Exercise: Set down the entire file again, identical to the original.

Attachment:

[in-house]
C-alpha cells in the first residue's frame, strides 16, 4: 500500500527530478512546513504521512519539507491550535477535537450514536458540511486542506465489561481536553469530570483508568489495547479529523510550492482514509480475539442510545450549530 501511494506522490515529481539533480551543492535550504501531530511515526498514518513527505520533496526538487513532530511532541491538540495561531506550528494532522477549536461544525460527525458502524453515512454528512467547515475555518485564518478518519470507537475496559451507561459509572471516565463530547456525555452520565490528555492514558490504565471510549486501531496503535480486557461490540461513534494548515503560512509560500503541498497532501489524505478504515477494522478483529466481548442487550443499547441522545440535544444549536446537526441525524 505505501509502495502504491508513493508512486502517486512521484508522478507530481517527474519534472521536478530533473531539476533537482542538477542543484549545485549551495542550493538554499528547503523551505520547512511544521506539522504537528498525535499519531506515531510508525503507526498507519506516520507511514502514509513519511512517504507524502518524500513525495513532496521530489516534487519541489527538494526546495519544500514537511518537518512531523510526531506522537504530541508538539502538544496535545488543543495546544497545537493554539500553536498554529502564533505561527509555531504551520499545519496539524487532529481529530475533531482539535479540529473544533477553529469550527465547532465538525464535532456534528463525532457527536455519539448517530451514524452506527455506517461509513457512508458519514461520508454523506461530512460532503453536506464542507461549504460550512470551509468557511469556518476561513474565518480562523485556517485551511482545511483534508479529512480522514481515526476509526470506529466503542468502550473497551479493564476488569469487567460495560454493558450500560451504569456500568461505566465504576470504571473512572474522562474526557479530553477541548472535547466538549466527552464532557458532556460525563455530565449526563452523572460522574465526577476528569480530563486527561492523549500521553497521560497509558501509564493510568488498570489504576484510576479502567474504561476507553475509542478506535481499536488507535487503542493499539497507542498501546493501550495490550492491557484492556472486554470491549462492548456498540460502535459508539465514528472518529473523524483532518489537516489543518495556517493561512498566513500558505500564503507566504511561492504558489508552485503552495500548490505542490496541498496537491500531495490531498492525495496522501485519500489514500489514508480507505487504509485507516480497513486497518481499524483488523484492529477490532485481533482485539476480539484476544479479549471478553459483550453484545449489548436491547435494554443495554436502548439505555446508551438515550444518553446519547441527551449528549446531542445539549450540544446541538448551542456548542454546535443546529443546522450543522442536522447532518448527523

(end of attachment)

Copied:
[in-house]
C-alpha cells in the first residue's frame, strides 16, 4: 500500500527530478512546513504521512519539507491550535477535537450514536458540511486542506465489561481536553469530570483508568489495547479529523510550492482514509480475539442510545450549530 501511494506522490515529481539533480551543492535550504501531530511515526498514518513527505520533496526538487513532530511532541491538540495561531506550528494532522477549536461544525460527525458502524453515512454528512467547515475555518485564518478518519470507537475496559451507561459509572471516565463530547456525555452520565490528555492514558490504565471510549486501531496503535480486557461490540461513534494548515503560512509560500503541498497532501489524505478504515477494522478483529466481548442487550443499547441522545440535544444549536446537526441525524 505505501509502495502504491508513493508512486502517486512521484508522478507530481517527474519534472521536478530533473531539476533537482542538477542543484549545485549551495542550493538554499528547503523551505520547512511544521506539522504537528498525535499519531506515531510508525503507526498507519506516520507511514502514509513519511512517504507524502518524500513525495513532496521530489516534487519541489527538494526546495519544500514537511518537518512531523510526531506522537504530541508538539502538544496535545488543543495546544497545537493554539500553536498554529502564533505561527509555531504551520499545519496539524487532529481529530475533531482539535479540529473544533477553529469550527465547532465538525464535532456534528463525532457527536455519539448517530451514524452506527455506517461509513457512508458519514461520508454523506461530512460532503453536506464542507461549504460550512470551509468557511469556518476561513474565518480562523485556517485551511482545511483534508479529512480522514481515526476509526470506529466503542468502550473497551479493564476488569469487567460495560454493558450500560451504569456500568461505566465504576470504571473512572474522562474526557479530553477541548472535547466538549466527552464532557458532556460525563455530565449526563452523572460522574465526577476528569480530563486527561492523549500521553497521560497509558501509564493510568488498570489504576484510576479502567474504561476507553475509542478506535481499536488507535487503542493499539497507542498501546493501550495490550492491557484492556472486554470491549462492548456498540460502535459508539465514528472518529473523524483532518489537516489543518495556517493561512498566513500558505500564503507566504511561492504558489508552485503552495500548490505542490496541498496537491500531495490531498492525495496522501485519500489514500489514508480507505487504509485507516480497513486497518481499524483488523484492529477490532485481533482485539476480539484476544479479549471478553459483550453484545449489548436491547435494554443495554436502548439505555446508551438515550444518553446519547441527551449528549446531542445539549450540544446541538448551542456548542454546535443546529443546522450543522442536522447532518448527523